Publication: Eurasia Daily Monitor Volume: 4 Issue: 213

Almost all of Kyrgyzstan’s political parties that registered for the parliamentary elections on December 16 have now identified their top five candidates. Each political party had to come up with a list of 100 candidates for their official party lists. The top five slots tend to go to high-profile figures in order to attract the voters motivated more by name recognition than political platforms.

The top places in President Kurmanbek Bakiyev’s political bloc, Ak Zhol, went to the chair of the Constitutional Court, Cholpon Bayekova, and State Secretary Adakhan Madumarov. Their appearance on the presidential bloc’s ballot demonstrates that the top political brass is working to secure strong backing for the president. According to the Kyrgyz Judicial Code of Conduct, judges are not allowed to support any political party or to even express their political views. However, in the past few months Bayekova has been supportive of Bakiyev’s efforts to centralize his power through a constitutional reform package implemented last month.

Ak Zhol also includes a number of well-known individuals who have not been involved in politics before, but are quite popular among the local public. These include the dean of Kyrgyz Slavic University, Vladimir Nifad’yev, surgeon Ernest Akramov, and world boxing champion Orzubek Nazarov.

Political parties are required to include women, representatives of ethnic minorities, and younger members in their lists. Every political party includes some ethnic Russian candidates in their top five positions, although not every party put female candidates at the top. A number of political parties chose to nominate Russian women to meet both the gender and ethnicity quotas in one stroke. In several parties, including Ak Zhol, the youngest candidates are just 25 years old.

Unlike previous expectations, Roza Otunbayeva is not among the top candidates at the Social Democratic Party of Kyrgyzstan (SDPK), which is led by Prime Minister Almazbek Atambayev. Otunbayeva was among the key figures organizing mass demonstrations against rigged parliamentary elections in February-March 2005. However, when she tried to attain government and parliament positions in 2005, she was not supported by her former political allies.

The government has recently introduced a new hurdle for political parties. To be represented in the parliament, political parties now need to pass a new 0.5% threshold, or more than 14,000 votes, in every oblast in addition to a 5% nation-wide threshold. One representative of an opposition party complained to Jamestown, “A party may win more than 50% in one region, but if it fails to gain 0.5% support in another part of the country it will not be represented in the parliament.” A number of Kyrgyz experts have argued that this statute was incorporated after the constitutional referendum and therefore is a clear sign of the government’s intention to curb the opposition, which may be more popular in some parts of the country but not nation-wide.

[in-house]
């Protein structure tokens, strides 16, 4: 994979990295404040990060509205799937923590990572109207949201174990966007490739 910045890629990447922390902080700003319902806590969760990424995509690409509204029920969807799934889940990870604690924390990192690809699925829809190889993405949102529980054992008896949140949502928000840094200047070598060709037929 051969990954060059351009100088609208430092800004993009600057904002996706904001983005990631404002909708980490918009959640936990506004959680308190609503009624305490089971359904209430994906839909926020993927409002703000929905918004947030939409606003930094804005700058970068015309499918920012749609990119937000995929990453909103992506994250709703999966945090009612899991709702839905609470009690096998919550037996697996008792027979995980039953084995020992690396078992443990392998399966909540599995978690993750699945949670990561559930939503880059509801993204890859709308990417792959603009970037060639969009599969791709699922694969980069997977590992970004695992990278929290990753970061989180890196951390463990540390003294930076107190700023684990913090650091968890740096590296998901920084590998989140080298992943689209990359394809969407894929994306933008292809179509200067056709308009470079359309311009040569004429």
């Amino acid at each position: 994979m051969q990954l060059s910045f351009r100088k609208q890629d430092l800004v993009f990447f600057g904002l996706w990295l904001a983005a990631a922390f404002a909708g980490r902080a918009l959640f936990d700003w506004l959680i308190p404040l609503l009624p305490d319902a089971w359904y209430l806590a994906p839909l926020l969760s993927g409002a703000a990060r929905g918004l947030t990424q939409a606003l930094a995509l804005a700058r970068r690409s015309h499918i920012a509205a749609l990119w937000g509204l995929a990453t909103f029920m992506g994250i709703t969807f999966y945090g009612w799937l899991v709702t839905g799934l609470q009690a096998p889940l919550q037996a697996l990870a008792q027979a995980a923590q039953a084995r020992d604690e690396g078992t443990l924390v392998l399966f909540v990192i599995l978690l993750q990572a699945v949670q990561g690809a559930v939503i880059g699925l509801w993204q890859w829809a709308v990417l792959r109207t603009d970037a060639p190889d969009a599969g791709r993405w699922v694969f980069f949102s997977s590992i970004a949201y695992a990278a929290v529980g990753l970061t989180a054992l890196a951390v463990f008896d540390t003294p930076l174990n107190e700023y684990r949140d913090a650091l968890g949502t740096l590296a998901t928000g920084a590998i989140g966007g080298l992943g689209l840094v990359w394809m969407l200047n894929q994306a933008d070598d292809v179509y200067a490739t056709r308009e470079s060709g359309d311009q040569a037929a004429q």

Due to this threshold a number of the smaller and newer parties that registered with the Central Elections Commission risk losing the elections. For example, the newly formed Green Party will face fierce competition, as its youthful constituency is mainly based in Bishkek. It has loudly criticized the October 21 constitutional referendum. Also, Bakiyev’s main opposition leader, former prime minister Felix Kulov, might not be able to gain the necessary 0.5% across the country, as his Ar Namys party is unpopular in southern Kyrgyzstan.

Meanwhile, police arrested a group of activists protesting the recent political developments in the country on charges of using “provocative” posters at their recent demonstrations in central Bishkek, the Kyrgyz capital. Their posters did not include any direct accusations against state leaders, however, and they were by far less aggressive than in previous demonstrations.

As it stands today, Ak Zhol is the only political group that will be able to gain more than 50% of seats in the parliament. A few opposition parties, including Omurbek Tekebayev’s Ata-Meken and Atambayev’s SDPK, may form coalitions in the parliament. But it is highly unlikely that, even if opposition parties cooperate in parliament, they will be strong enough to significantly counter-balance Ak Zhol. It is also doubtful that the Communist party, which includes a number of known communists on its election list, will be able to gain significant representation in the parliament.

The December 16 parliamentary elections are likely to have greater number of female representatives, famous public figures, and ethnic Russians, but will not necessarily be more democratic.

(,, November 10-14)